How are you stuck after COVID?

We are now beyond the ‘pandemic’ stage of COVID – having been the biggest thing going on in most countries between 2020 and 2022.  Apart from the COVID-19 related deaths and the ‘long COVID’ physical and cognitive impacts, people are still affected by COVID, and the world’s response,

The lockdowns

In many places the pandemic was managed with severe lockdowns to limit the disease spread.  This allowed vaccination rates to reach levels that would protect most of the population, and hopefully reduce the deaths caused by the disease. These lockdowns have had lasting impacts from the way we work, socialise and live our lives..  These restrictions were highly impactful – not only did people die alone, many individuals had to stop all social activities and learn and work via the internet.  Such lockdowns – in some places lasting nearly two years – have had a massive impact on people’s mental health – particularly around depression, anxiety, phobias and addictions.

Post-COVID era

The world has now moved on.  In many people’s minds, COVID is a thing of the past.  Apart from the high current rate of infection (in what is known as the ‘eighth wave’), the mental health impacts continue.  The post-covid era is a time when everything seems ‘back to normal’, but many people are still carrying the burden of their anxieties, phobias, addictions and depression that were elevated during the pandemic.

People faced a number of challenges that are still impacting them today.  These often triggered or amplified by the lockdowns – and now that the world has ‘moved on’ from COVID, people think that their challenges should simply fade away too – but this often doesn’t happen.

In clinic, I am seeing a range of issues that have been amplified by the COVID pandemic that remain to cause suffering in people long after COVID has been consigned to the past.  This includes:

  • General Anxiety and rumination. Finding yourself overthinking, overanalysing and worrying unnecessarily.
  • Health anxiety: dealing with health professionals, attending hospitals and the fear of injury or dying (particularly dying of some unknown disease).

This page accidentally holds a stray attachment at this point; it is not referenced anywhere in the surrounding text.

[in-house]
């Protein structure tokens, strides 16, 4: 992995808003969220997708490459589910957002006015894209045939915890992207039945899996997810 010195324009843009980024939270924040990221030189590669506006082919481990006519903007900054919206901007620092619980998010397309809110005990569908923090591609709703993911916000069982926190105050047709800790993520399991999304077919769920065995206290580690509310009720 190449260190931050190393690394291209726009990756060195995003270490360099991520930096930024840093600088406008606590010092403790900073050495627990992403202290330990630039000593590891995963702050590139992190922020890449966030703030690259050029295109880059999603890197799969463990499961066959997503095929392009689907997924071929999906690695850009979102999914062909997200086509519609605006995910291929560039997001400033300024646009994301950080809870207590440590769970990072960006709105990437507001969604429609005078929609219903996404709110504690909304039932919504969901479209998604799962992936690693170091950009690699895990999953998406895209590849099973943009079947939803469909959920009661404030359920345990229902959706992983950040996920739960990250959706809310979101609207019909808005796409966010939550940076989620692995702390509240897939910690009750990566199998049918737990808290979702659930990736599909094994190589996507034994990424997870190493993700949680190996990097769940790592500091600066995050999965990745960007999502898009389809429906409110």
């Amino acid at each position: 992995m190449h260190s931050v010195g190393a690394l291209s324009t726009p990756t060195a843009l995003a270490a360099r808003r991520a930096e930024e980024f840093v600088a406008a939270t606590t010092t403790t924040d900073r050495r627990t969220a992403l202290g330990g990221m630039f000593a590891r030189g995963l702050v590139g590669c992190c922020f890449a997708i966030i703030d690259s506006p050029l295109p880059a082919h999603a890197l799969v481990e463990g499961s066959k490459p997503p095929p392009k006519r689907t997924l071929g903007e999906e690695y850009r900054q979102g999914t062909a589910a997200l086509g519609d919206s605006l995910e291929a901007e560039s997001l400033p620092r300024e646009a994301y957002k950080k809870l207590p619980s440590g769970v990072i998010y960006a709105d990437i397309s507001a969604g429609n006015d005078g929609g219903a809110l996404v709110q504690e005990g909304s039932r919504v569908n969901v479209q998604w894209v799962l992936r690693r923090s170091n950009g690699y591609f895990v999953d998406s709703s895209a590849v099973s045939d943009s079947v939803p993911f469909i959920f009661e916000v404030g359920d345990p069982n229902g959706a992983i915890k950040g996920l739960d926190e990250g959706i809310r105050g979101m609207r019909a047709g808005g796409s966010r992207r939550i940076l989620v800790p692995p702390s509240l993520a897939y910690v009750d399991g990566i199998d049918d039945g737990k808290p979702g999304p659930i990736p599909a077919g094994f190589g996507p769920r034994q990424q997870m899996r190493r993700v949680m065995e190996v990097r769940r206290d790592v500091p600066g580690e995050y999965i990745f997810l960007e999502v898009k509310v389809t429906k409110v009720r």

• Needle Phobia: Often driven by the need to get vaccinated, and the lack of control over this process.
  • Agoraphobia: Fear of strangers and a real narrowing of people’s ‘comfort zones’.  Feeling unsafe in routine environments and feeling anxious doing things that were routine before COVID (including deiving).
  • Aerophoblia:  Fear of flying as people now seek to get away, visit family around the world or having to restart travel for work.  This has been greatly increased after people had a long time at home without any travel.
  • Depression.  Introspection and rumination, along with general senses of helplessness and hopelessness have driven an increase in rates of depression. 
  • Social isolation: People have gotten used to ‘being shut in’ after lockdowns, and this has led to increases in cases of people suffering severe social isolation.
  • Social reintegration anxiety:  Following on from social isolation, people are worried and anxious about getting back into old patterns of behaviour – going back to work, socialising, attending events – all of which would have been easily achieved prior to lockdown.
  • School refusal: The extended homeschooling imposed by the lockdowns has driven both the desire not to attend school, but also increased anxiety about doing so.
  • Increase in addictions, including drinking, drugs, online gambling and risky behaviours.  Too much time on people’s hands and the process of dealing with uncomfortable thoughts and feelings about what was going on led many people into behavioural ‘habits’ which have carried on as damaging addictions post-lockdown.
  • Relationship breakdown and post relationship depression. People forced onto different co-habitation situations by the pandemic often led to relationship breakdowns, post break-up depression and new dating anxiety

What you can do:

If any of these outcomes are ones that you recognise from your own experience, you don’t have to stay stuck.  Just as you changed based upon the impact of COVID, you can also choose to change again to more effective and valuable ways of operating now.

Working with Reflective Resolutions utilising adaptive change methods and advanced psychologically proven strategies, it is possible to generate more effective ways of responding to your situation. Techniques such as mindfulness, Cognitive Behavioural Therapy, action taking, gradual exposure to social situations, and self-care practices all embedded in hypnosis can greatly assist you.

You are not alone – I am seeing many clients presenting with such post-COVID experiences where getting unstuck and back into their lives is a massive relief.

If you are suffering from post-covid issues that show up as anxiety, depression, addiction or other pressures on your life, then it is time to reach out and get the help that can set you back on a better path.